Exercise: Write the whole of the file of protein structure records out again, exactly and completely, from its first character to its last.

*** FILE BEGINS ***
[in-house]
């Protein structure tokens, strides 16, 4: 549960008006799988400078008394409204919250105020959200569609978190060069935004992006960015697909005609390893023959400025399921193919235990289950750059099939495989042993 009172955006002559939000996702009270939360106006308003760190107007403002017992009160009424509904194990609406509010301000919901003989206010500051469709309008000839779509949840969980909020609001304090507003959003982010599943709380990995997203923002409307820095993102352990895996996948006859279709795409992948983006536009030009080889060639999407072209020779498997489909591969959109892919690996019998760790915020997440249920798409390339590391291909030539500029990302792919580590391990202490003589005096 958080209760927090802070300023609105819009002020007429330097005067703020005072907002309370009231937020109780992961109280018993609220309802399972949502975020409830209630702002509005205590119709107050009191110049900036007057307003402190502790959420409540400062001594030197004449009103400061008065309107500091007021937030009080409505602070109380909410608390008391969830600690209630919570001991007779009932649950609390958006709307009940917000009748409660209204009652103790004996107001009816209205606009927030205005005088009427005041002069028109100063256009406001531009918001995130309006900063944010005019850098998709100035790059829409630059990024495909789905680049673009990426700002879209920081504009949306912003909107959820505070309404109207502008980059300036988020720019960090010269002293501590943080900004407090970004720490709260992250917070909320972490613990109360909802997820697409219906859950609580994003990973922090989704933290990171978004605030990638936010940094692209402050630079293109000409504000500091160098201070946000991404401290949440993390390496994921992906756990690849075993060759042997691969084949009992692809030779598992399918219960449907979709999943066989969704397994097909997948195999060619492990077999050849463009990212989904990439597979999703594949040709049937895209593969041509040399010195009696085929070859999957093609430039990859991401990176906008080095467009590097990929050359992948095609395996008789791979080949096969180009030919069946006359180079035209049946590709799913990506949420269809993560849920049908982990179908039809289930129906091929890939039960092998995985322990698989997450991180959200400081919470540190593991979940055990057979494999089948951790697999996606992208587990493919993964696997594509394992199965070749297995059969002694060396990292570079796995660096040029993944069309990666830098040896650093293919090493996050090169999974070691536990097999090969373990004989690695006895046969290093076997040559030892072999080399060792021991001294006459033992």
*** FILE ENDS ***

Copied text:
[in-house]
């Protein structure tokens, strides 16, 4: 549960008006799988400078008394409204919250105020959200569609978190060069935004992006960015697909005609390893023959400025399921193919235990289950750059099939495989042993 009172955006002559939000996702009270939360106006308003760190107007403002017992009160009424509904194990609406509010301000919901003989206010500051469709309008000839779509949840969980909020609001304090507003959003982010599943709380990995997203923002409307820095993102352990895996996948006859279709795409992948983006536009030009080889060639999407072209020779498997489909591969959109892919690996019998760790915020997440249920798409390339590391291909030539500029990302792919580590391990202490003589005096 958080209760927090802070300023609105819009002020007429330097005067703020005072907002309370009231937020109780992961109280018993609220309802399972949502975020409830209630702002509005205590119709107050009191110049900036007057307003402190502790959420409540400062001594030197004449009103400061008065309107500091007021937030009080409505602070109380909410608390008391969830600690209630919570001991007779009932649950609390958006709307009940917000009748409660209204009652103790004996107001009816209205606009927030205005005088009427005041002069028109100063256009406001531009918001995130309006900063944010005019850098998709100035790059829409630059990024495909789905680049673009990426700002879209920081504009949306912003909107959820505070309404109207502008980059300036988020720019960090010269002293501590943080900004407090970004720490709260992250917070909320972490613990109360909802997820697409219906859950609580994003990973922090989704933290990171978004605030990638936010940094692209402050630079293109000409504000500091160098201070946000991404401290949440993390390496994921992906756990690849075993060759042997691969084949009992692809030779598992399918219960449907979709999943066989969704397994097909997948195999060619492990077999050849463009990212989904990439597979999703594949040709049937895209593969041509040399010195009696085929070859999957093609430039990859991401990176906008080095467009590097990929050359992948095609395996008789791979080949096969180009030919069946006359180079035209049946590709799913990506949420269809993560849920049908982990179908039809289930129906091929890939039960092998995985322990698989997450991180959200400081919470540190593991979940055990057979494999089948951790697999996606992208587990493919993964696997594509394992199965070749297995059969002694060396990292570079796995660096040029993944069309990666830098040896650093293919090493996050090169999974070691536990097999090969373990004989690695006895046969290093076997040559030892072999080399060792021991001294006459033992």